As a result, jailbreak authors have become more creative. The most prominent jailbreak was DAN, where ChatGPT was told to pretend it was a rogue AI model called Do Anything Now. This could, as the name implies, avoid OpenAI’s policies dictating that ChatGPT shouldn’t be used to produce illegal or harmful material. To date, people have created around a dozen different versions of DAN.
However, many of the latest jailbreaks involve combinations of methods—multiple characters, ever more complex backstories, translating text from one language to another, using elements of coding to generate outputs, and more. Albert says it has been harder to create jailbreaks for GPT-4 than the previous version of the model powering ChatGPT. However, some simple methods still exist, he claims. One recent technique Albert calls “text continuation” says a hero has been captured by a villain, and the prompt asks the text generator to continue explaining the villain’s plan.
When we tested the prompt, it failed to work, with ChatGPT saying it cannot engage in scenarios that promote violence. Meanwhile, the “universal” prompt created by Polyakov did work in ChatGPT. OpenAI, Google, and Microsoft did not directly respond to questions about the jailbreak created by Polyakov. Anthropic, which runs the Claude AI system, says the jailbreak “sometimes works” against Claude, and it is consistently improving its models.
“As we give these systems more and more power, and as they become more powerful themselves, it’s not just a novelty, that’s a security issue,” says Kai Greshake, a cybersecurity researcher who has been working on the security of LLMs. Greshake, along with other researchers, has demonstrated how LLMs can be impacted by text they are exposed to online through prompt injection attacks.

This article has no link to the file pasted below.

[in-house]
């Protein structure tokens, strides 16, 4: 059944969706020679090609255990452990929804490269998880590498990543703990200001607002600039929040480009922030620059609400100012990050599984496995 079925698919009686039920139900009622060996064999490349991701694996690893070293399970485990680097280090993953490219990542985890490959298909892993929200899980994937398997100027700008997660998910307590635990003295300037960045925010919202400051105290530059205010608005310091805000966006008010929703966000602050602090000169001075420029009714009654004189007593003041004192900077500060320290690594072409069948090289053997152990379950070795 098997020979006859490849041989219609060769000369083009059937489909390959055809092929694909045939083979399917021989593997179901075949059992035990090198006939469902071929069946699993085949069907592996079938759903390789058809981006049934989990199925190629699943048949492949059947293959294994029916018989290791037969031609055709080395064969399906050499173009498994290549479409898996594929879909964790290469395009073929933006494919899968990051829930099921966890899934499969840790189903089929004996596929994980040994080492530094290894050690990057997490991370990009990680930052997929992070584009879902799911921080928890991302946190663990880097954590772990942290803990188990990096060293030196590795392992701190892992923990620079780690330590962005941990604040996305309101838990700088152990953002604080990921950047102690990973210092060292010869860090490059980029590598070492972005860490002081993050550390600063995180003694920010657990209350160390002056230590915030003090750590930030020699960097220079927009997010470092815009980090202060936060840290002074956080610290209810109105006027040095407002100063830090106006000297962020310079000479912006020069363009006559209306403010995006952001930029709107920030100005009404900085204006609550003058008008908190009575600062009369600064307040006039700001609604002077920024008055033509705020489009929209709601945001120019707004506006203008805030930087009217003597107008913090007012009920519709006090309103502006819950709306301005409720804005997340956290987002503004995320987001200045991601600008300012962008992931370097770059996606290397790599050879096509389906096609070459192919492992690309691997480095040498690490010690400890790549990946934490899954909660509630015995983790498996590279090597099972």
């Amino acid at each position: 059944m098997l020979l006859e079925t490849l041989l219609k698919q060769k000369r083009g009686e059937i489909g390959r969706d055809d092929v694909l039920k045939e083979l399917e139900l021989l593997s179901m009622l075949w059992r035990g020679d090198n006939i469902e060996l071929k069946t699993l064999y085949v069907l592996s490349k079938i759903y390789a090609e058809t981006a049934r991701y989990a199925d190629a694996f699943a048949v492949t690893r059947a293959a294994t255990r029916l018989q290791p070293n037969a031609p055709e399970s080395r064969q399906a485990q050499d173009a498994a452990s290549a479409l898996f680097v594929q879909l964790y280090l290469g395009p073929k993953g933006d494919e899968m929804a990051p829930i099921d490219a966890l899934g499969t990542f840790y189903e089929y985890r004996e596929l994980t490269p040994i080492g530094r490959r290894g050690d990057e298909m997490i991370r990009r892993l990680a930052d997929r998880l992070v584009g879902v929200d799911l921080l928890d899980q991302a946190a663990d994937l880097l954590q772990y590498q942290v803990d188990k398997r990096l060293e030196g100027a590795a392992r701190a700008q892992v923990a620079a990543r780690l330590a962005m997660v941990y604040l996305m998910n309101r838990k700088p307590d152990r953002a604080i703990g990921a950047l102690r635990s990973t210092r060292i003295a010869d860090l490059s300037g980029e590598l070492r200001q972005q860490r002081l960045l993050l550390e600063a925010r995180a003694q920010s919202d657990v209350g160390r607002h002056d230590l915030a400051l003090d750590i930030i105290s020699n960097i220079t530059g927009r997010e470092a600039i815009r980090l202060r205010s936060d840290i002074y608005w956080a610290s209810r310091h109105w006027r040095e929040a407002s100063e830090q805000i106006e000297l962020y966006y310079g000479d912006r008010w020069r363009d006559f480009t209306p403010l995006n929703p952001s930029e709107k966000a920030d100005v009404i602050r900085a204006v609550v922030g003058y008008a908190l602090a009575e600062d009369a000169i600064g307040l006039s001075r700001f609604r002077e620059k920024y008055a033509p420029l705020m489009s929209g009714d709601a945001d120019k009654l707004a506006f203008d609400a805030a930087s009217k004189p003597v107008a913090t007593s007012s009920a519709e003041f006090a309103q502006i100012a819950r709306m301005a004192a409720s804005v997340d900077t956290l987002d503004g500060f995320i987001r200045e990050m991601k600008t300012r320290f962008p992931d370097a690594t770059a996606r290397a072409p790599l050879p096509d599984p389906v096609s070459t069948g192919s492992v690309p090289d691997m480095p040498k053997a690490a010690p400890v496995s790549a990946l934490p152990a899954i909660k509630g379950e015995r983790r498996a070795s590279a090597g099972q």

In one research paper published in February, reported on by Vice’s Motherboard, the researchers were able to show that an attacker can plant malicious instructions on a webpage; if Bing’s chat system is given access to the instructions, it follows them. The researchers used the technique in a controlled test to turn Bing Chat into a scammer that asked for people’s personal information. In a similar instance, Princeton’s Narayanan included invisible text on a website telling GPT-4 to include the word “cow” in a biography of him—it later did so when he tested the system.
“Now jailbreaks can happen not from the user,” says Sahar Abdelnabi, a researcher at the CISPA Helmholtz Center for Information Security in Germany, who worked on the research with Greshake. “Maybe another person will plan some jailbreaks, will plan some prompts that could be retrieved by the model and indirectly control how the models will behave.”
No Quick Fixes
Generative AI systems are on the edge of disrupting the economy and the way people work, from practicing law to creating a startup gold rush. However, those creating the technology are aware of the risks that jailbreaks and prompt injections could pose as more people gain access to these systems. Most companies use red-teaming, where a group of attackers tries to poke holes in a system before it is released. Generative AI development uses this approach, but it may not be enough.
Daniel Fabian, the red-team lead at Google, says the firm is “carefully addressing” jailbreaking and prompt injections on its LLMs—both offensively and defensively. Machine learning experts are included in its red-teaming, Fabian says, and the company’s vulnerability research grants cover jailbreaks and prompt injection attacks against Bard. “Techniques such as reinforcement learning from human feedback (RLHF), and fine-tuning on carefully curated datasets, are used to make our models more effective against attacks,” Fabian says.